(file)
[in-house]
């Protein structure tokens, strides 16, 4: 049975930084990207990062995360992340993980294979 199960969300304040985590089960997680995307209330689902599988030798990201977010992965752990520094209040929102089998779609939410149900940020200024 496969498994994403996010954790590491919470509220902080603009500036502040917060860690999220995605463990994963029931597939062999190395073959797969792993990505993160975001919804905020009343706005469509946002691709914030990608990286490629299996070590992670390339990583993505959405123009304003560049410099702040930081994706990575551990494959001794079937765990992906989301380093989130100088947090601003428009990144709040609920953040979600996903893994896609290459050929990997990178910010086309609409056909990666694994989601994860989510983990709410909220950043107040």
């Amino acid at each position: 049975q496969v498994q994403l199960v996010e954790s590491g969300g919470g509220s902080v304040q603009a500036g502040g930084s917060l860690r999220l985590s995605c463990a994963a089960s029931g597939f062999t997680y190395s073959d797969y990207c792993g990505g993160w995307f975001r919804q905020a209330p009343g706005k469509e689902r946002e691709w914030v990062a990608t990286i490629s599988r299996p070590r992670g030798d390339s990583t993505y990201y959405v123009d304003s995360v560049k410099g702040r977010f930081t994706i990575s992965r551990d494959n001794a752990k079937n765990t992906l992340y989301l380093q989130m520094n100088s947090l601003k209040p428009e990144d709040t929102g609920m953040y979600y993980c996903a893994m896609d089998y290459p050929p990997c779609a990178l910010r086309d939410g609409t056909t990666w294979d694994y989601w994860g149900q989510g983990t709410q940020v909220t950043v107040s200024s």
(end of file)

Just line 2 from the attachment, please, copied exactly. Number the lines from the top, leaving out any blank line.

């Protein structure tokens, strides 16, 4: 049975930084990207990062995360992340993980294979 199960969300304040985590089960997680995307209330689902599988030798990201977010992965752990520094209040929102089998779609939410149900940020200024 496969498994994403996010954790590491919470509220902080603009500036502040917060860690999220995605463990994963029931597939062999190395073959797969792993990505993160975001919804905020009343706005469509946002691709914030990608990286490629299996070590992670390339990583993505959405123009304003560049410099702040930081994706990575551990494959001794079937765990992906989301380093989130100088947090601003428009990144709040609920953040979600996903893994896609290459050929990997990178910010086309609409056909990666694994989601994860989510983990709410909220950043107040």